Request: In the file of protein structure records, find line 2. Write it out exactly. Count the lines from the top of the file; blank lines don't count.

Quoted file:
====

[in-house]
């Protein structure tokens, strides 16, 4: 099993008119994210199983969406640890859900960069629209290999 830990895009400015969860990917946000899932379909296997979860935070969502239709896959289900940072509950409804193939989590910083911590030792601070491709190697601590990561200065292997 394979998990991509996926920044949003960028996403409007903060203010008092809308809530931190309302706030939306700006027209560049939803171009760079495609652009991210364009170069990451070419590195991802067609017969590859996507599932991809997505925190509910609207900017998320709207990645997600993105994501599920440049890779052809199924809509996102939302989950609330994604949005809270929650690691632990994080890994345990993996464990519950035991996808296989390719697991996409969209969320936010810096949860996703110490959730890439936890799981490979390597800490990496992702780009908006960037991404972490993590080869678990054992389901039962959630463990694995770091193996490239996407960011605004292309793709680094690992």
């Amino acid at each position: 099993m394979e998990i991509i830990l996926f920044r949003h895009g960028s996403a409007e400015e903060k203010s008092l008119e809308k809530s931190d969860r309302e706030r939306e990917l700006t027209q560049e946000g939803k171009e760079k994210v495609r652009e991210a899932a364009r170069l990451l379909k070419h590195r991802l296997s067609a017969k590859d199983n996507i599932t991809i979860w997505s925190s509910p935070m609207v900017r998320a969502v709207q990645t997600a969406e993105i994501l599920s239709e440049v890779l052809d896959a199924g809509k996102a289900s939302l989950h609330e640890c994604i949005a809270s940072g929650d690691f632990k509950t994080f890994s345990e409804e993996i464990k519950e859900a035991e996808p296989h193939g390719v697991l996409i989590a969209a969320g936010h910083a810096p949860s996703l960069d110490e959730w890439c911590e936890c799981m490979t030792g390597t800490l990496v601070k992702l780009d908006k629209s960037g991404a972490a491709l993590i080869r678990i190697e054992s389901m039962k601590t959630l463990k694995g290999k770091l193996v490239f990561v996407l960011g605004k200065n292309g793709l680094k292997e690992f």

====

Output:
């Protein structure tokens, strides 16, 4: 099993008119994210199983969406640890859900960069629209290999 830990895009400015969860990917946000899932379909296997979860935070969502239709896959289900940072509950409804193939989590910083911590030792601070491709190697601590990561200065292997 394979998990991509996926920044949003960028996403409007903060203010008092809308809530931190309302706030939306700006027209560049939803171009760079495609652009991210364009170069990451070419590195991802067609017969590859996507599932991809997505925190509910609207900017998320709207990645997600993105994501599920440049890779052809199924809509996102939302989950609330994604949005809270929650690691632990994080890994345990993996464990519950035991996808296989390719697991996409969209969320936010810096949860996703110490959730890439936890799981490979390597800490990496992702780009908006960037991404972490993590080869678990054992389901039962959630463990694995770091193996490239996407960011605004292309793709680094690992």